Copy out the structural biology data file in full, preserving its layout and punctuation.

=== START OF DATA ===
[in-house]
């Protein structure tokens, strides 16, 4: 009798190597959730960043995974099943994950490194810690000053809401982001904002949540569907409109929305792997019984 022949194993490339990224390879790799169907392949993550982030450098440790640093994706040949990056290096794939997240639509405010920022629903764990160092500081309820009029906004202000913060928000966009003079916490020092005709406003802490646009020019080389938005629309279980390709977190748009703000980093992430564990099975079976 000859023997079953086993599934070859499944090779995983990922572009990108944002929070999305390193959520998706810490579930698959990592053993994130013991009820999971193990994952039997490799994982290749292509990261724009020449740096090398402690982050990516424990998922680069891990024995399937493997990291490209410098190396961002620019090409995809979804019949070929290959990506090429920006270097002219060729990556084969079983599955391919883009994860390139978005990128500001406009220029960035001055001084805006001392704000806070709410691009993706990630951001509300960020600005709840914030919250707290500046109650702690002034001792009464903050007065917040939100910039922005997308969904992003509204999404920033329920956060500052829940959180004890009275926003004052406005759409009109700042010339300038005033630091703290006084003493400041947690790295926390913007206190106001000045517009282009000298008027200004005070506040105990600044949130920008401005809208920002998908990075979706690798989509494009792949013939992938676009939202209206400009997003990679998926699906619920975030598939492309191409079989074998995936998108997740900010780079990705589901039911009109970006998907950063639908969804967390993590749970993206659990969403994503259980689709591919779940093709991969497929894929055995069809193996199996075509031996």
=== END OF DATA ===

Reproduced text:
[in-house]
């Protein structure tokens, strides 16, 4: 009798190597959730960043995974099943994950490194810690000053809401982001904002949540569907409109929305792997019984 022949194993490339990224390879790799169907392949993550982030450098440790640093994706040949990056290096794939997240639509405010920022629903764990160092500081309820009029906004202000913060928000966009003079916490020092005709406003802490646009020019080389938005629309279980390709977190748009703000980093992430564990099975079976 000859023997079953086993599934070859499944090779995983990922572009990108944002929070999305390193959520998706810490579930698959990592053993994130013991009820999971193990994952039997490799994982290749292509990261724009020449740096090398402690982050990516424990998922680069891990024995399937493997990291490209410098190396961002620019090409995809979804019949070929290959990506090429920006270097002219060729990556084969079983599955391919883009994860390139978005990128500001406009220029960035001055001084805006001392704000806070709410691009993706990630951001509300960020600005709840914030919250707290500046109650702690002034001792009464903050007065917040939100910039922005997308969904992003509204999404920033329920956060500052829940959180004890009275926003004052406005759409009109700042010339300038005033630091703290006084003493400041947690790295926390913007206190106001000045517009282009000298008027200004005070506040105990600044949130920008401005809208920002998908990075979706690798989509494009792949013939992938676009939202209206400009997003990679998926699906619920975030598939492309191409079989074998995936998108997740900010780079990705589901039911009109970006998907950063639908969804967390993590749970993206659990969403994503259980689709591919779940093709991969497929894929055995069809193996199996075509031996």